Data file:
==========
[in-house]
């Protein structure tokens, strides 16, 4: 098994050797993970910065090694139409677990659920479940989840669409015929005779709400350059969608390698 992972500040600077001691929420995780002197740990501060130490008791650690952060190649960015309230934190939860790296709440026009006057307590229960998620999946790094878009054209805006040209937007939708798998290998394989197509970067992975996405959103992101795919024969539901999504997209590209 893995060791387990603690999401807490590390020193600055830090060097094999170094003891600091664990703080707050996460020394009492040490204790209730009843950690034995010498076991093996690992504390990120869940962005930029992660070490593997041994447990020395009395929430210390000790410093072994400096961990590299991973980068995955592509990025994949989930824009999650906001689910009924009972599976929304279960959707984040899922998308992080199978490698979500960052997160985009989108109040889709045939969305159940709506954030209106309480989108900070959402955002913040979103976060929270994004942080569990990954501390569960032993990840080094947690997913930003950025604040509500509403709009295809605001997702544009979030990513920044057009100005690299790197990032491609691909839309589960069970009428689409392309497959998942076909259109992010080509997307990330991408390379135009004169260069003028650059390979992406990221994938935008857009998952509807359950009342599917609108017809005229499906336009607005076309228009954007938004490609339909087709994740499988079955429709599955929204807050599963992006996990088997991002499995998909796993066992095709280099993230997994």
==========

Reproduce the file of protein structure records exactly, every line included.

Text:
[in-house]
């Protein structure tokens, strides 16, 4: 098994050797993970910065090694139409677990659920479940989840669409015929005779709400350059969608390698 992972500040600077001691929420995780002197740990501060130490008791650690952060190649960015309230934190939860790296709440026009006057307590229960998620999946790094878009054209805006040209937007939708798998290998394989197509970067992975996405959103992101795919024969539901999504997209590209 893995060791387990603690999401807490590390020193600055830090060097094999170094003891600091664990703080707050996460020394009492040490204790209730009843950690034995010498076991093996690992504390990120869940962005930029992660070490593997041994447990020395009395929430210390000790410093072994400096961990590299991973980068995955592509990025994949989930824009999650906001689910009924009972599976929304279960959707984040899922998308992080199978490698979500960052997160985009989108109040889709045939969305159940709506954030209106309480989108900070959402955002913040979103976060929270994004942080569990990954501390569960032993990840080094947690997913930003950025604040509500509403709009295809605001997702544009979030990513920044057009100005690299790197990032491609691909839309589960069970009428689409392309497959998942076909259109992010080509997307990330991408390379135009004169260069003028650059390979992406990221994938935008857009998952509807359950009342599917609108017809005229499906336009607005076309228009954007938004490609339909087709994740499988079955429709599955929204807050599963992006996990088997991002499995998909796993066992095709280099993230997994």